A. I did my best to get along with my roommates, and to shy away from senseless quarrels over my inability to clean the microwave the way that Billy was taught to do so by his grandmother in Arkansas, so to speak. But when you see a train coming, you gotta get off the tracks. I would be so hassled in some of those situations, I couldn’t get anything done anymore. At that point, I’d fly the coop.
Q. Where would you go?
A. To the nearest power outlet where I could plug in my laptop and not be bothered.
Q. And you didn’t mind this being an outdoor power outlet?
A. To be honest with you, not really. My focus was so intent upon what I was seeking to create, I barely noticed my external environment at all. Let’s put it this way – the external environment was irrelevant, as long as it did not interfere with my work.
Q. But what about when it rained?
A. There were awnings. A laptop has a battery. I could usually get through the night.
Q. I begin to see where the rumor that you cannot handle your finances has come into being. So – backing a bit, if you are not to receive the needed $50,000, then just who will?
A. Hopefully, Danielle.
A. Danielle. At least at first. If the money were to arrive, say, tonight — by say, midnight PST, it will be 9 pm on the East Coast, Danielle will still be up (and in fact expecting my call), and whether she accepts my ultimate proposal or not, at least the money would temporarily be placed in the hands of someone who meets three needed criteria.
Q. And what are the three criteria?
A. Number One: Danielle can handle money.
Q. And Number Two?
A. Danielle can be trusted with money.
Q. What about Number Three?
(Pause for dramatic effect.)
A. Danielle can handle me.
(Another poignant pause.)
A. I assure you, not many people meet all three of those particular prerequisites. But Danielle may not be able to be the ultimate Business Manager on this project. She’s extremely busy, she has to talk to her husband about it, and she doesn’t have specific experience in musical theatre. But she can handle money and be fully trusted with it, and as my best female friend of many years, I’m sure she can handle me.
Q. But on something this huge, would you want your friend to have to be involved with you on a business basis?
A. Not really. I don’t want to push her past her limits here. Knowing her, she’d probably say “yes,” just out of wanting to help out a friend — and then she’d get overloaded, and I’d wind up feeling lousy. But I just can’t think of anyone else off-hand whom *I* would trust to hang on to the money until the True Business Manager appears. I’d lose sleep if it were anyone else.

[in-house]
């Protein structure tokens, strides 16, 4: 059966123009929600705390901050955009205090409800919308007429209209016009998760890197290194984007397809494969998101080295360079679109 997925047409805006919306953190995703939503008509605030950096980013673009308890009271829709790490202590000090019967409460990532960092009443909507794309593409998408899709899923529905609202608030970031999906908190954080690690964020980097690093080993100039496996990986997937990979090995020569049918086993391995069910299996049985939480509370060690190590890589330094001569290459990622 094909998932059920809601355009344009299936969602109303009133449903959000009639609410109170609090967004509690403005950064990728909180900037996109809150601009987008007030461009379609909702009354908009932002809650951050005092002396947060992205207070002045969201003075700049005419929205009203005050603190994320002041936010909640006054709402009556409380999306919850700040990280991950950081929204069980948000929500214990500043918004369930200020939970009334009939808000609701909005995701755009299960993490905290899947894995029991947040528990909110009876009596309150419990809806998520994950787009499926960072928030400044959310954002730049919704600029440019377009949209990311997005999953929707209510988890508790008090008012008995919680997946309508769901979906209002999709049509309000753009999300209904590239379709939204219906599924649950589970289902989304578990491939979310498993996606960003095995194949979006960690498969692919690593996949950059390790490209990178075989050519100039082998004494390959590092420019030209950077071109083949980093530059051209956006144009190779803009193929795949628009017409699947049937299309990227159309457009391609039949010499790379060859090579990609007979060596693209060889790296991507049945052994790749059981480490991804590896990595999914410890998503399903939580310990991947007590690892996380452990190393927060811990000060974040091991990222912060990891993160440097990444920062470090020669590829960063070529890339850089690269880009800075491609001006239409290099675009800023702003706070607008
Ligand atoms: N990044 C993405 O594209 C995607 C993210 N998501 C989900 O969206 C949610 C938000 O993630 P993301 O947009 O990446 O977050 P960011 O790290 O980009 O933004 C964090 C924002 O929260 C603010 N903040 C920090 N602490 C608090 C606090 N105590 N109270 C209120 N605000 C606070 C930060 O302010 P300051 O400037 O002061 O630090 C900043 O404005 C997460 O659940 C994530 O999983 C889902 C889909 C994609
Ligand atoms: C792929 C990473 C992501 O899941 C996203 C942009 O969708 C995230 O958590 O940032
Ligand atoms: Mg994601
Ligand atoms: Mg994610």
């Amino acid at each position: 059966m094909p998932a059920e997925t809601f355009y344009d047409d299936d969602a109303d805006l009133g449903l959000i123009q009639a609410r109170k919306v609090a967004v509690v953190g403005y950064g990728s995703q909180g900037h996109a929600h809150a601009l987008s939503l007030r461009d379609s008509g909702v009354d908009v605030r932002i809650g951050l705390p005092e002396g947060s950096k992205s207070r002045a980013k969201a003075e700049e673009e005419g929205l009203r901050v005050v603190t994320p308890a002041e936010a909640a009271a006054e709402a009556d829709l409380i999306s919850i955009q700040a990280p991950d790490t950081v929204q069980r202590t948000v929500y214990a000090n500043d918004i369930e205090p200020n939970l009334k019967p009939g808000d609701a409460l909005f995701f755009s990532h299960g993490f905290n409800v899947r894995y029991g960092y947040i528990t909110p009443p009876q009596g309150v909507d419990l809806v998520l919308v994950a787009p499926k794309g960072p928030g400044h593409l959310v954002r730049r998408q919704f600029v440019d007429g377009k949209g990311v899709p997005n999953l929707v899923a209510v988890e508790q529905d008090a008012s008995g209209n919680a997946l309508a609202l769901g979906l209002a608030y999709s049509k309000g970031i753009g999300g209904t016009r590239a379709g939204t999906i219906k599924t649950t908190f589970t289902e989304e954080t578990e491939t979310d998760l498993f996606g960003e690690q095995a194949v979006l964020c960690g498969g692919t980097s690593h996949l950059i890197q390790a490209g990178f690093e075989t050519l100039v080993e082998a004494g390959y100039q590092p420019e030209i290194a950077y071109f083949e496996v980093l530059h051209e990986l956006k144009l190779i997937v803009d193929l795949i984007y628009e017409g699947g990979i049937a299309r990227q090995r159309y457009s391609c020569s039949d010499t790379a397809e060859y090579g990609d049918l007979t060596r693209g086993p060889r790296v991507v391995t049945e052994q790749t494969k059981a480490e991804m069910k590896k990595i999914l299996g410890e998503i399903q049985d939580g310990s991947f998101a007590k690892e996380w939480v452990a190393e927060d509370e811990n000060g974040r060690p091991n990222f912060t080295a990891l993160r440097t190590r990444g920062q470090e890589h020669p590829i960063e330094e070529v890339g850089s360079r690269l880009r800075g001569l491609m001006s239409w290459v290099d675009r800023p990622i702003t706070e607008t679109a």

Q. But why does there have to be a middle man? Why does the money have to come so soon? Why can’t we just wait until the True Business Manager emerges?
A. Ask a silly question, get a silly answer.
A. Obviously, I need to have capital on hand while in the process of trying to schmooze the best Theatre Artists I know to get on board with me on this damn thing. And that includes the Business Manager, as well as the House Manager, Stage Manager, Director, on down. I’ll probably be the Musical Director myself, and I certainly don’t need any money for it. But decent Artists on a par with my specific level of expertise need to be paid. If the money doesn’t exist, why should they be swayed?
Q. Spoken like a man who can’t handle money!
A. My point exactly. Not to mention, as Musical Director, I’ll have my hands full as it is. I shouldn’t *have* to handle the money — like I’ve been saying. But get the crux of this dilemma — it’s not enough for the money to simply exist. It needs both to exist, and to be placed in solid hands for safekeeping. My hands are anything but solid. In fact, they’re fluid.
A. All over the map. Just like you, my friend.
(Pause. The Questioner muses.)
A. Listen buddy boy. We’re gonna get this show and the road, and soon.
A. I’ll tell you how. Be patient. The O.G.’s gotta eat.